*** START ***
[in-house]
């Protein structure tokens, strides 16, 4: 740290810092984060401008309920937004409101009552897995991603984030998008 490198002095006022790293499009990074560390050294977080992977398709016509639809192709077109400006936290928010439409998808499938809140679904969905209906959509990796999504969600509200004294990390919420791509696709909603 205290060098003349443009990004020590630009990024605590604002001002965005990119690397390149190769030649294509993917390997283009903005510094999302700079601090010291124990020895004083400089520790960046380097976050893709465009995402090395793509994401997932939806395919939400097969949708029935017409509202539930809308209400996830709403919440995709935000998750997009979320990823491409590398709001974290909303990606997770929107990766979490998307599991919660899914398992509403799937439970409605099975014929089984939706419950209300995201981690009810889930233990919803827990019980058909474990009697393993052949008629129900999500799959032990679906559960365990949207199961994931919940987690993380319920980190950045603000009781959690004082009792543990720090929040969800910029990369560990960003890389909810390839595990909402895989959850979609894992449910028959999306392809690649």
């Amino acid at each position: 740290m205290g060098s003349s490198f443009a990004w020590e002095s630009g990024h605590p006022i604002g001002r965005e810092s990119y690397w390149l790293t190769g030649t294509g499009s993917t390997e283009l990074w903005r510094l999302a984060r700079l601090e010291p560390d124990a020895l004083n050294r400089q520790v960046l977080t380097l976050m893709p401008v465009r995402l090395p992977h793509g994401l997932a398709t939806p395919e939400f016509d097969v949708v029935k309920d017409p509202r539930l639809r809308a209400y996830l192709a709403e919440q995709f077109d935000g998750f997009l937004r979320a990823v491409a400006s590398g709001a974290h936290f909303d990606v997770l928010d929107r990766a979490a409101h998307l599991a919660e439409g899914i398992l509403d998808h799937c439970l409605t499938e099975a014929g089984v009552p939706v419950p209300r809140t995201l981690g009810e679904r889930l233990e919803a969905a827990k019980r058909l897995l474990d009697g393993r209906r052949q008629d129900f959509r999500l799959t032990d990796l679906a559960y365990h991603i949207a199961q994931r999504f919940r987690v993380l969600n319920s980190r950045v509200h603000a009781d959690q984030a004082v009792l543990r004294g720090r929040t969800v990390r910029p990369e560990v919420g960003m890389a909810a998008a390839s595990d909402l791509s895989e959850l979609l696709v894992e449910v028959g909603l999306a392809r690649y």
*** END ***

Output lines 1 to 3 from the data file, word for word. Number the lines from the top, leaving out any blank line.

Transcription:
[in-house]
């Protein structure tokens, strides 16, 4: 740290810092984060401008309920937004409101009552897995991603984030998008 490198002095006022790293499009990074560390050294977080992977398709016509639809192709077109400006936290928010439409998808499938809140679904969905209906959509990796999504969600509200004294990390919420791509696709909603 205290060098003349443009990004020590630009990024605590604002001002965005990119690397390149190769030649294509993917390997283009903005510094999302700079601090010291124990020895004083400089520790960046380097976050893709465009995402090395793509994401997932939806395919939400097969949708029935017409509202539930809308209400996830709403919440995709935000998750997009979320990823491409590398709001974290909303990606997770929107990766979490998307599991919660899914398992509403799937439970409605099975014929089984939706419950209300995201981690009810889930233990919803827990019980058909474990009697393993052949008629129900999500799959032990679906559960365990949207199961994931919940987690993380319920980190950045603000009781959690004082009792543990720090929040969800910029990369560990960003890389909810390839595990909402895989959850979609894992449910028959999306392809690649």
């Amino acid at each position: 740290m205290g060098s003349s490198f443009a990004w020590e002095s630009g990024h605590p006022i604002g001002r965005e810092s990119y690397w390149l790293t190769g030649t294509g499009s993917t390997e283009l990074w903005r510094l999302a984060r700079l601090e010291p560390d124990a020895l004083n050294r400089q520790v960046l977080t380097l976050m893709p401008v465009r995402l090395p992977h793509g994401l997932a398709t939806p395919e939400f016509d097969v949708v029935k309920d017409p509202r539930l639809r809308a209400y996830l192709a709403e919440q995709f077109d935000g998750f997009l937004r979320a990823v491409a400006s590398g709001a974290h936290f909303d990606v997770l928010d929107r990766a979490a409101h998307l599991a919660e439409g899914i398992l509403d998808h799937c439970l409605t499938e099975a014929g089984v009552p939706v419950p209300r809140t995201l981690g009810e679904r889930l233990e919803a969905a827990k019980r058909l897995l474990d009697g393993r209906r052949q008629d129900f959509r999500l799959t032990d990796l679906a559960y365990h991603i949207a199961q994931r999504f919940r987690v993380l969600n319920s980190r950045v509200h603000a009781d959690q984030a004082v009792l543990r004294g720090r929040t969800v990390r910029p990369e560990v919420g960003m890389a909810a998008a390839s595990d909402l791509s895989e959850l979609l696709v894992e449910v028959g909603l999306a392809r690649y």